- Damaris Chanza
Lightyear Was Amazing, But The Marketing Didn't Reflect That
Lightyear may not have done well at the box office, but that has everything to do with marketing and not the movie itself.
Lightyear is a spinoff of Pixar's Toy Story franchise. Lightyear follows Buzz Lightyear, the man who inspired the toy we are familiar with, played by Chris Evans. As revealed at the beginning of the movie, Lightyear is the movie Andy saw that made him want to have a Buzz Lightyear toy.
Although the film was marketed as a children's movie based on its Toy Story audience, the concept is not necessarily something children may have been able to grasp. Today's kids already experienced what Andy experienced; they saw a movie and wanted the toy based on its characters. However, that movie was Toy Story, not Lightyear. To them, Buzz is a toy who comes to life in Andy's room, not a man who goes through an emotional journey to find his way back to Earth. The disadvantage of changing such a highly recognizable children's character is that children are unwilling to comprehend the changes as the same character.
Then there's the ridiculous controversy behind the movie. Space Ranger Alisha Hawthorne, played by Uzo Aduba, is a lesbian, and her character marries a woman, has children and grandchildren, living a very satisfying life. Her life story plays out in a sequence similar to the opening montage in Up. It's brief, definitive, and essential to Buzz's character arch. However, some people felt such a story was inappropriate for children, and no doubt refused to let their kids watch the movie. Thus, further diminishing the movie's potential viewership.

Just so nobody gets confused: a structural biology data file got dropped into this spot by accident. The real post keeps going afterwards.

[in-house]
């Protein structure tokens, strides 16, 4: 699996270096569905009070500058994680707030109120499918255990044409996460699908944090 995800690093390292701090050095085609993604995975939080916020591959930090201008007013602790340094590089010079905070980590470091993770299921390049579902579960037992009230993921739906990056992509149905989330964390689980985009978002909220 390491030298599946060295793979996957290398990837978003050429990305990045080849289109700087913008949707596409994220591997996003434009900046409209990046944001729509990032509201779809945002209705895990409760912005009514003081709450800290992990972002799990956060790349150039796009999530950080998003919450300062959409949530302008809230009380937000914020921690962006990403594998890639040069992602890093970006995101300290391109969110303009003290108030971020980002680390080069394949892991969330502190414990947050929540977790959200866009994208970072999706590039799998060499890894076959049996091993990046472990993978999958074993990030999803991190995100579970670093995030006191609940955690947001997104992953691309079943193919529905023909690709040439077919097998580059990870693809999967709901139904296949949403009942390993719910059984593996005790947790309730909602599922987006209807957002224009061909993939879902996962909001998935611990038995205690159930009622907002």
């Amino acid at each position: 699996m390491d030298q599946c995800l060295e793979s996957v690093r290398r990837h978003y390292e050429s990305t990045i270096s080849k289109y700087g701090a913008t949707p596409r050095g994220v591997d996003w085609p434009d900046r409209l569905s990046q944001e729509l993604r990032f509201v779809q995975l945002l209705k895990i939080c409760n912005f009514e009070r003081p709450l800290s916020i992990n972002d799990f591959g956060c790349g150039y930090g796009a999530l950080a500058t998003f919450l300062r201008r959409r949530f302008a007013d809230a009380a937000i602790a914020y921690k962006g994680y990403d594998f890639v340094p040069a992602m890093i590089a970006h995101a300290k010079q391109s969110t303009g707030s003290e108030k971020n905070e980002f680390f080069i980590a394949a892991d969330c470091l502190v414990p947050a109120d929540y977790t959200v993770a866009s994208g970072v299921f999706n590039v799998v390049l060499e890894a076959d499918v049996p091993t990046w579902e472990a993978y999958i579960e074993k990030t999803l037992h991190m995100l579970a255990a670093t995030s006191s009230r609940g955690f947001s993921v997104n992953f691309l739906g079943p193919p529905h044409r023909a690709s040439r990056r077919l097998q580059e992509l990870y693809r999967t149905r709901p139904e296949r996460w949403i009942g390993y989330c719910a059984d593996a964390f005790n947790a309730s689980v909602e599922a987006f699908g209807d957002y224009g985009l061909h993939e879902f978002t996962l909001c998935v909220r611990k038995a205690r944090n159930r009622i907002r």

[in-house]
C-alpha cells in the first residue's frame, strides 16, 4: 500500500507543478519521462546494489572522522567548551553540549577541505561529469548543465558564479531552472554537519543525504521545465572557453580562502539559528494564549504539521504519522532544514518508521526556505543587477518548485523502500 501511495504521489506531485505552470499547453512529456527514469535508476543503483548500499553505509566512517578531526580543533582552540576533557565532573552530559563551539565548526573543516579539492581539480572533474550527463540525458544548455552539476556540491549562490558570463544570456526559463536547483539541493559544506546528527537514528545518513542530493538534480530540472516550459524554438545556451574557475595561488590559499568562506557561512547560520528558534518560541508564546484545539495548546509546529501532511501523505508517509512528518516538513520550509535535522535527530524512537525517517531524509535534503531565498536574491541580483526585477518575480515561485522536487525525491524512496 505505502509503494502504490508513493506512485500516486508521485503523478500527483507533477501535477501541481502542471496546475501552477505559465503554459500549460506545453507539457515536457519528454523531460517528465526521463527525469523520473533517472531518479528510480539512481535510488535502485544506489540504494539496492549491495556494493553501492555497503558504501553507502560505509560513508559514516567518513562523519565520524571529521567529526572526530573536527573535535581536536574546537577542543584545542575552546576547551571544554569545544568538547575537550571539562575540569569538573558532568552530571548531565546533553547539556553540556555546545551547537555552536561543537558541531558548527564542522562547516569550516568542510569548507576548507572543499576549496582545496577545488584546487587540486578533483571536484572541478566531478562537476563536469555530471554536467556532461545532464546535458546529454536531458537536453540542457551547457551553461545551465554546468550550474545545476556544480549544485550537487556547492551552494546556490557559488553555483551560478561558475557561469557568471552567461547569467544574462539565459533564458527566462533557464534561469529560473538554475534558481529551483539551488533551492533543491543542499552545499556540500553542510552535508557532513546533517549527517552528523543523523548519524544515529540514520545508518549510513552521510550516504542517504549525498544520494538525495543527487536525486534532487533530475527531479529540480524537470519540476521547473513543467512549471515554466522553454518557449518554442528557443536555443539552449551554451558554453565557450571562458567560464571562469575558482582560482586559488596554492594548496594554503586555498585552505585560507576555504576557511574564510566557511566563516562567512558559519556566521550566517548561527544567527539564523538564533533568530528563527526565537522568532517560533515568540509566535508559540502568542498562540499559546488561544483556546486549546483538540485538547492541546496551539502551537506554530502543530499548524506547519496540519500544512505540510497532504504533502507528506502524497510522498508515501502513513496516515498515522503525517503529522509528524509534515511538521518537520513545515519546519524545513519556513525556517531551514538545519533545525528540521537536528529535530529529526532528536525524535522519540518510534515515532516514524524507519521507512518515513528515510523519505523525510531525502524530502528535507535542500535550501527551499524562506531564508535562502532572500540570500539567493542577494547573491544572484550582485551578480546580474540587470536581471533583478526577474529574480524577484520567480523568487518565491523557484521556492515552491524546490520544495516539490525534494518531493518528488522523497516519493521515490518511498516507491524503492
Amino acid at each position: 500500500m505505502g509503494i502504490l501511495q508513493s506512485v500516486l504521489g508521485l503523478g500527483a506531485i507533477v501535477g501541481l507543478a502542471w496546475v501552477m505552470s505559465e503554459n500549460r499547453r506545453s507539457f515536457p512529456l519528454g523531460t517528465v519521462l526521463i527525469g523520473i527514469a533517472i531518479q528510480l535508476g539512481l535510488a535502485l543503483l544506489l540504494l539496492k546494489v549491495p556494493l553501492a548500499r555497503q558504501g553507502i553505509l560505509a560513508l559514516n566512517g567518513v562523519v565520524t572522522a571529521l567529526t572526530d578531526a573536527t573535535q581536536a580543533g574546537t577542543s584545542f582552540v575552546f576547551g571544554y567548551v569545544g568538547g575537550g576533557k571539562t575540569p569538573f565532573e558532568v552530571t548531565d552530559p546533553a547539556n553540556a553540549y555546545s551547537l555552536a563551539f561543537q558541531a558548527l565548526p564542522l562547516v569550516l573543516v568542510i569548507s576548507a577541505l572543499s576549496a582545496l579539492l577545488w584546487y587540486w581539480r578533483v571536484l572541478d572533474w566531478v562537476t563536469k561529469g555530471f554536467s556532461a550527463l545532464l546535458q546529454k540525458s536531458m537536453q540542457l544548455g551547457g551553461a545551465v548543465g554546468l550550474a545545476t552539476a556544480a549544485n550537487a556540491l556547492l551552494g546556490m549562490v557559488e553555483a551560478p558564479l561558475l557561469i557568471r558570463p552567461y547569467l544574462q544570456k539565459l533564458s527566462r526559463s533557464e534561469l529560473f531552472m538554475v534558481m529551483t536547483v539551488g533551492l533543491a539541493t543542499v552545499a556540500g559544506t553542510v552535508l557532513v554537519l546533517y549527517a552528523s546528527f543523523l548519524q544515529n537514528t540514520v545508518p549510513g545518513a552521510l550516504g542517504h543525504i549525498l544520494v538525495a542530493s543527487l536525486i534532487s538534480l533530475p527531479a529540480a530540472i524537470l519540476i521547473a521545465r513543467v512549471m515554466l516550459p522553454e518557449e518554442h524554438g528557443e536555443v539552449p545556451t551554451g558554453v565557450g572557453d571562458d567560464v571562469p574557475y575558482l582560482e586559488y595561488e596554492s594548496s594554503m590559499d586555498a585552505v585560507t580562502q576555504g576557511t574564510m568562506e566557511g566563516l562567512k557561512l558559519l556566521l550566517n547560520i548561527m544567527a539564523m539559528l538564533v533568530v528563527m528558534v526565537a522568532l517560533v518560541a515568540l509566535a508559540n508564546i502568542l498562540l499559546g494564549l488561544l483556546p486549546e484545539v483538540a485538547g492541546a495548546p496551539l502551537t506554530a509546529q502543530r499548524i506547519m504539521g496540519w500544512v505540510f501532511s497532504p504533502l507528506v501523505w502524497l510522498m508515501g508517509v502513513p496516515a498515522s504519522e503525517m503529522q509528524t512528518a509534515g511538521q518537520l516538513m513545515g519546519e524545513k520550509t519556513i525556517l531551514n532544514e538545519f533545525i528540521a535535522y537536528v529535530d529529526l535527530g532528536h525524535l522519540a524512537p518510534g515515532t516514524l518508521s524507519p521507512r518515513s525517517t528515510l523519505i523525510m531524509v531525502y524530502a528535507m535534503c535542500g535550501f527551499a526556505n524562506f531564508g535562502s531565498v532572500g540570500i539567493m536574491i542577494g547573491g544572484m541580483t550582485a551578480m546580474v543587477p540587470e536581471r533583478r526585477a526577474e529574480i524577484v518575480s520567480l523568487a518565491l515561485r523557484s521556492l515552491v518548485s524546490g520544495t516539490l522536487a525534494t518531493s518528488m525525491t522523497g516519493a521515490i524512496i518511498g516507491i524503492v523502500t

Then, there's the theater vs. streaming release debacle that every movie has to deal with post-covid that affected the film's box office. But more importantly, the science was a little above what children can comprehend. Even the film's creators couldn't correctly define time dilation in the behind-the-scenes documentary "To Infinity and Beyond" on Disney +. If adult creators can barely understand it, how could they adequately explain it to children?
Regardless of marketing mishaps, I've learned that kids don't like the movie. I know a five-year-old boy who disliked the film, but every adult I know loves it. I enjoyed the movie very much. The relationship between Buzz and Alisha is much more heartfelt as an adult when you can empathize with all the missed life milestones. The jokes were funny, Sox was an excellent sidekick, and the subconscious scavenger hunt for 90's space movie references was exciting.
Overall, Lightyear had the potential to be a box office success akin to its Toy Story inspiration. However, starting as a spinoff for one of cinema's most recognizable characters already hindered it before anything else even happened. Whatever reason you've mustered not to watch Lightyear, I would highly suggest you ignore it and grace your eyes with the movie regardless.
Stream Lightyear on Disney+.